Been meaning to get to this for awhile now, which is why the links are so old.
It has long been an article of faith among the worshipers of the Gods of the Marketplace that once you achieve “competition” (generally described as at least one more possible new entrant, but certainly where multiple providers exist) you eliminate regulation, because a competitive marketplace gives consumers what they want — like high fuel efficiency standards and a secure financial system. Thus, for the 30 or so years, we have more and more framed the debate in telecom and media policy around whether or not we have “enough” competition rather than about the benefits or drawbacks of any actual policy. Unsurprisingly, you can always argue that we have “enough” competition (or that competition is about to emerge) and thus side step the whole question of the actual state of reality and what reality we might prefer.
Enter the curious case of cellular telephony. I’ll take the case of text messaging, although the same argument applies in varying degrees to other aspects of the wireless market like network attachments and ring tones. As Randall Stross wrote in the NY Times at the end of December, the cost charged to consumers for txt messaging has absolutely nothing whatsoever to do with the actual cost of the service. Yet — as we are constantly reminded — the cell phone market has four national players and numerous regional players. This makes it squindoodles more competitive than, say, the broadband market in most places in the country where you can generally get two somewhat comparable services (cable and DSL) and a whole bunch of also rans that folks like to claim are competition.
Text messaging is so overpriced compared to cost that last year Senator Herb Kohl, Chair of the Senate Antitrust Subcommittee, has sent a letter to AT&T, VZ, T-Mobile, and Sprint (more details here)asking ‘Ello, ‘ello, ‘ello and what’s all this ‘ere, then? — you’re nicked!’ (no, I have no idea why Kohl sounds like a British Bobby from 50 years ago — ask him). As Kohl noted in his letter, the consistent ridiculously high prices for SMS txt messaging “is hardly consistent with the vigorous price competition we hope to see in a competitive marketplace.”
Short answer: it is utterly consistent with the nature of the wireless market. But — and here’s the shocker — real world markets are often much, much more complicated than the followers of the Gods of the Marketplace like to believe. Cell phone companies charge outrageous prices for text messaging (and other services like ring tones) not because they conspire with one another, or even because they engage in conscious parallelism. Nor do they do so because they must as a result of actual costs. They do so because — to use that classic phrase — it is what the market will bear, and the structure of the market ensures there is no benefit to any cellular carrier to offer text msging plans at anything approaching cost plus reasonable profit.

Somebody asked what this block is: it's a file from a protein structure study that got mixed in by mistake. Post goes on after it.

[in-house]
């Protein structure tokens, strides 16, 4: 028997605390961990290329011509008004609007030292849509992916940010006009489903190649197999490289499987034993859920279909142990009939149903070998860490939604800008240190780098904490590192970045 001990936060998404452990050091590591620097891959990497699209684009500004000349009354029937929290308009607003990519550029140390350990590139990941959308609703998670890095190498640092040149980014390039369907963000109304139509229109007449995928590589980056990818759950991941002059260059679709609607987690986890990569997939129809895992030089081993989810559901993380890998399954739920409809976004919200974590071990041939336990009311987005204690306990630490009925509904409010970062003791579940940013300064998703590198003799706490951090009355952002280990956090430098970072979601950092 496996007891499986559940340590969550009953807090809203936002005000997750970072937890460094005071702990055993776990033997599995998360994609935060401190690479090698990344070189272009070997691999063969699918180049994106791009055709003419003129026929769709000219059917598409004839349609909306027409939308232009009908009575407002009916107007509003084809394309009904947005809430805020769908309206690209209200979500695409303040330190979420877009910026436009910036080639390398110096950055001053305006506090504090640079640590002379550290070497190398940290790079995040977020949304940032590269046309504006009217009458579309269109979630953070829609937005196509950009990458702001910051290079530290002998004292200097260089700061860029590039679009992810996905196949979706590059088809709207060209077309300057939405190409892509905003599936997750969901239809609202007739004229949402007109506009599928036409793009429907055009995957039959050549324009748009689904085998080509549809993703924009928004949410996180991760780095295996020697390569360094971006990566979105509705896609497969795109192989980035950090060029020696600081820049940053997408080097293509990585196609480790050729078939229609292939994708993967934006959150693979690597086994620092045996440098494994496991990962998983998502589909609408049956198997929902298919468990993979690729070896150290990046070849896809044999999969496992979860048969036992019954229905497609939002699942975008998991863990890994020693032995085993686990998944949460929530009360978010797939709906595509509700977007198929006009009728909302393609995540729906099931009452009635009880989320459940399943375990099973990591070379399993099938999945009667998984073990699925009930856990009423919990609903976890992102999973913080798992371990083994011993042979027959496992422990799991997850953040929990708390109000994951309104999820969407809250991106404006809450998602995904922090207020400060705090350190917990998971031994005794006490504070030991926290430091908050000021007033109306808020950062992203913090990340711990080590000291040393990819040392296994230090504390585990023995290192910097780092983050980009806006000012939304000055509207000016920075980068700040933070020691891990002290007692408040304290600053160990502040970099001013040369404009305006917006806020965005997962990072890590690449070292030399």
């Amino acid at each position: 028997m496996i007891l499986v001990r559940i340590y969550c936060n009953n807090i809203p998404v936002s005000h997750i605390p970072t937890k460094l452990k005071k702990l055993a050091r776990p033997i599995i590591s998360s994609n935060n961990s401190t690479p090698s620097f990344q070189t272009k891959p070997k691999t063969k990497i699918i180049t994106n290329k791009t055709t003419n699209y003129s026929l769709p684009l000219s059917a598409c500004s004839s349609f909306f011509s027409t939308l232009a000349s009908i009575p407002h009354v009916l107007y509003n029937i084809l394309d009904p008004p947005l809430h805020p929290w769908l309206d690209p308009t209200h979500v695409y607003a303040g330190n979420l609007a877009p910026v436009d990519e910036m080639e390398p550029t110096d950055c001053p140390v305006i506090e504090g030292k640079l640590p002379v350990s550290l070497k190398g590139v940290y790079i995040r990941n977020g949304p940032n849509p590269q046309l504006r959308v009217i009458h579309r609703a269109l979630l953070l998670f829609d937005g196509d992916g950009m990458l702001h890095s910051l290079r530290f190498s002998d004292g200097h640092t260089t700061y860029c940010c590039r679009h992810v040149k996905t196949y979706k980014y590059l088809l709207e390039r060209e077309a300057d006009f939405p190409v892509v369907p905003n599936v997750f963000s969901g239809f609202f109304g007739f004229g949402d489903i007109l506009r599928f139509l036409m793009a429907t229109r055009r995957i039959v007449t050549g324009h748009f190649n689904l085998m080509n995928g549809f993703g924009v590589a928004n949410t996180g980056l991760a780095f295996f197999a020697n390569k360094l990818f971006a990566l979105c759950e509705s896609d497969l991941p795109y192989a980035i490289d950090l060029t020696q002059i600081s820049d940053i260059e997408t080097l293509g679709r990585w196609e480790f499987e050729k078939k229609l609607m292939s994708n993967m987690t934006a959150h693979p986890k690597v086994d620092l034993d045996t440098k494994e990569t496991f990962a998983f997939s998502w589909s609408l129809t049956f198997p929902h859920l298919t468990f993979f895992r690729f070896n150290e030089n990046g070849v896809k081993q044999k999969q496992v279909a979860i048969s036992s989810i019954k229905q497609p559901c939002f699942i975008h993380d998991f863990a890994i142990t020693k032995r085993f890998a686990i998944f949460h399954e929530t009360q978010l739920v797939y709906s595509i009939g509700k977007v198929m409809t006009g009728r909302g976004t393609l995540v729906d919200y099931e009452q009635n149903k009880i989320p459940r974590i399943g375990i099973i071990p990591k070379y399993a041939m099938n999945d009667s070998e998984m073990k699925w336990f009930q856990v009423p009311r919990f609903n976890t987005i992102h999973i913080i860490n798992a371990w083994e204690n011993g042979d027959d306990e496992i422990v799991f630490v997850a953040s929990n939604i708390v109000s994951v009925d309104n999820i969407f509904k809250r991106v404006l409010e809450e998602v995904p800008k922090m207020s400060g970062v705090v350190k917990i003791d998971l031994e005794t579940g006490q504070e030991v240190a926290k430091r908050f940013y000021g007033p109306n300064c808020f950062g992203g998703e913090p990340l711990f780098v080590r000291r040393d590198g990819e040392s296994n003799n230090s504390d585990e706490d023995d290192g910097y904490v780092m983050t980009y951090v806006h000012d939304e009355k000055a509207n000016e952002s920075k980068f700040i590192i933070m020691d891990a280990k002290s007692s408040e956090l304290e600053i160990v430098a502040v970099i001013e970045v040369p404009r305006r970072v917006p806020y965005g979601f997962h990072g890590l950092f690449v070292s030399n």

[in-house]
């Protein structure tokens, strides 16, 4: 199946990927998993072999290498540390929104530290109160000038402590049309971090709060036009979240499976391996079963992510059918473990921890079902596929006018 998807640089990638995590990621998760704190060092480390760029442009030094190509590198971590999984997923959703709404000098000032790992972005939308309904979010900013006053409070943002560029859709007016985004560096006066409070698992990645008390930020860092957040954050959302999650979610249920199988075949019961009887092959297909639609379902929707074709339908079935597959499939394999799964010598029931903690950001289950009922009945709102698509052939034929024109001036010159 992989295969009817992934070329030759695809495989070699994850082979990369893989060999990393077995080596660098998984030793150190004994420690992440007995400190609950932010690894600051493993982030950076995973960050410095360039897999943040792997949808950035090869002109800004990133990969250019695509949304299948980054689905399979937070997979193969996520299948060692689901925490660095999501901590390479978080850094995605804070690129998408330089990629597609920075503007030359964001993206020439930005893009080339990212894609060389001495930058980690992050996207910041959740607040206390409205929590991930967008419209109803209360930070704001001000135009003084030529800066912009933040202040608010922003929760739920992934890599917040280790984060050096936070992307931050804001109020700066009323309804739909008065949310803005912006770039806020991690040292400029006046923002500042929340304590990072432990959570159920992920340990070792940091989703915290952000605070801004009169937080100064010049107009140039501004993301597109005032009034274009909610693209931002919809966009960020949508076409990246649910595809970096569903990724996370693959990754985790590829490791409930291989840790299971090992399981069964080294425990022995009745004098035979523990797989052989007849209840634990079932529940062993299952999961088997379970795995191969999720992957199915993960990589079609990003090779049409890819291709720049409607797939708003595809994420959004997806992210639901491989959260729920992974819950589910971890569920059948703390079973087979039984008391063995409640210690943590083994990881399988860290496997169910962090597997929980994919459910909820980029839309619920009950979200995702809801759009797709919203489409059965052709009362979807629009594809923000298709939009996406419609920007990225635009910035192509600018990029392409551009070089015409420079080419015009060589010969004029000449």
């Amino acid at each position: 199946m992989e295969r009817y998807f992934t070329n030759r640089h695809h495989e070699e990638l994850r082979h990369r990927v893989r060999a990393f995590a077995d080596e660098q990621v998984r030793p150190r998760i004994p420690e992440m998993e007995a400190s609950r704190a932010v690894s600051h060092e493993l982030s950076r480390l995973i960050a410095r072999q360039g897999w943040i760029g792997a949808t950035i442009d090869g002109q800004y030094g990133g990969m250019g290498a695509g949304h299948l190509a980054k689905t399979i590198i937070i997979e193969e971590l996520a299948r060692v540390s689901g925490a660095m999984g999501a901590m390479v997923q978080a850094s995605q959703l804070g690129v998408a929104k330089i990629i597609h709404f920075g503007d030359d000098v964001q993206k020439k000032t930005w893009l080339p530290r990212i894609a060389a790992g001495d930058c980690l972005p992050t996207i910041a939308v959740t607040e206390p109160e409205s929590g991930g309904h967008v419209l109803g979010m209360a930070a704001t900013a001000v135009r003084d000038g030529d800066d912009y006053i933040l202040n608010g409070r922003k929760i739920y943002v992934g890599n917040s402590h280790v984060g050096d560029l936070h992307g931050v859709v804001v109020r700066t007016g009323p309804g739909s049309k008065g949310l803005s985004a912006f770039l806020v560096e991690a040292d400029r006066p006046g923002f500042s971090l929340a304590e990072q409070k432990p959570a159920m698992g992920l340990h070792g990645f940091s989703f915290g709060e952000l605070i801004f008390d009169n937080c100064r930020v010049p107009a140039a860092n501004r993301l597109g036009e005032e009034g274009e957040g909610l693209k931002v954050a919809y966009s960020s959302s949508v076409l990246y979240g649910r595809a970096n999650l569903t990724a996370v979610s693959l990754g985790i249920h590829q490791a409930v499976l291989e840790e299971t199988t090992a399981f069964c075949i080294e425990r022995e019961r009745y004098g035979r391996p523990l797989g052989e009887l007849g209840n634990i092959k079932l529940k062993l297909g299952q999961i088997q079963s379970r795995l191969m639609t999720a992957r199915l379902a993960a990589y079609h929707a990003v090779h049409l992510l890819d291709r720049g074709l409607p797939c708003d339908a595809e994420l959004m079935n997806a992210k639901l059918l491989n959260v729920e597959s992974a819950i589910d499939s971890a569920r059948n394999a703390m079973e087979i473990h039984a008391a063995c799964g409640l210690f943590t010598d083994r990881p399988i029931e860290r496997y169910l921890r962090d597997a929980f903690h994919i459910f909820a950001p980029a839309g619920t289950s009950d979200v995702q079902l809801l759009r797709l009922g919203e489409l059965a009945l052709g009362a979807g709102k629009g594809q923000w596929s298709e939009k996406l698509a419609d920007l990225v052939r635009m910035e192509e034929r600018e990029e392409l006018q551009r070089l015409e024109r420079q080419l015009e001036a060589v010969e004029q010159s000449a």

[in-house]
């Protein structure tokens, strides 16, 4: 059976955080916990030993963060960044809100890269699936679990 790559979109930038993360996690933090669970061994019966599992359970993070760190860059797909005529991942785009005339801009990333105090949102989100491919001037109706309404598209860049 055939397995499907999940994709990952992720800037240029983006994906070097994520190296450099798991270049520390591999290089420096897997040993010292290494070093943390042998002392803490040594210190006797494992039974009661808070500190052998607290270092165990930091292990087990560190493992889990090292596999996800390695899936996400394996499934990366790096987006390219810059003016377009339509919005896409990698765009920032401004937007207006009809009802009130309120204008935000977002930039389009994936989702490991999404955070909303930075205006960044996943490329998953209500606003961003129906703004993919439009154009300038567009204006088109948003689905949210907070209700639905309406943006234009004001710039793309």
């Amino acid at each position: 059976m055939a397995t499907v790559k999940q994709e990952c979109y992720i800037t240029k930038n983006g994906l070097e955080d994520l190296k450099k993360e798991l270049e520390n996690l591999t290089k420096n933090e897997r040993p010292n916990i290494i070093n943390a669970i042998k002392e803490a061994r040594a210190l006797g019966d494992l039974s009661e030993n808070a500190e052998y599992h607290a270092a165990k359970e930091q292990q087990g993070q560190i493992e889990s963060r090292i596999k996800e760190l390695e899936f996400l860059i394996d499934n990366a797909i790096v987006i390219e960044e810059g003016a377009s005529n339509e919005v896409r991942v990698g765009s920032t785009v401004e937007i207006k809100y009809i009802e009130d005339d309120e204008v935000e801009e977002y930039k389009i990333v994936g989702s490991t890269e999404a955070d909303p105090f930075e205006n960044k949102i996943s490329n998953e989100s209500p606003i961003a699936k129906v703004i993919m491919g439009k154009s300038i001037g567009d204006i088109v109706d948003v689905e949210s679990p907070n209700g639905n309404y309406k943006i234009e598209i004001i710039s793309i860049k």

In economic terms, this is an oligopoly. Washington regulators treat oligopolies as if they were the same as competitive markets, unless one can show evidence of actual collusion — in which case it becomes a question of price fixing. But in reality, it doesn’t always work out that way. Even absent collusion, the ability of players to engage in strategic planing can negate the anticipated benefits of competition. Applying this framework to the CMRS market, and the question of the price of text messaging goes from suspicious riddle to entirely predictable. Whether you regard this as a reasonable outcome or not has nothing to do with “competition” or “market failure” and everything to do with whether we make a policy choice to care about it or not.
(Much) longer answer below . . . .
I wish I could make this shorter and less technical, but I can’t — not without leaving it open to the usual attacks by those who labor under the “Binary Fallacy” (that markets are either “competitive enough” or “not competitive enough”). So grit your teeth, get some caffeine, and bear with me here.
Is There A Problem With Text Messaging Pricing?
As folks who follow this stuff have known for awhile, the rising cost of text messaging makes no sense if free market competition pressured providers to provide the best possible service at the lowest cost. As calculated by gthing.net last summer, the cost of text messaging over cell phones 1 cent per 7 bytes of data transferred — a number with no basis in cost. To the contrary, all costs associated with SMS text messaging have gone down over time.
But rather than going down, as one would expect in a competitive market absent a surge in related costs, this constitutes an increase of 100% for the price of text messaging over 2 years. As Andrew Odlyzko observed, this translates to a rate of $1000/MB for text messaging on cellular plan. Given that many of these cellular companies offer data plans that have much lower rates, the idea that this bears any relationship to cost is absurd.
More to the point, the author if the gthing blog observed that prices had started to go down as one might expect , then increased with the increase in consolidation. Mind you, this is not proof that consolidation is the cause of the price increase. It is also noteworthy that the price increase in text messaging occurred as the popularity of text messaging increased, and — perhaps more importantly — as the mobile market matured from one in which most people who could own cell phones did not own them to one in which most people who could own cell phones do own them.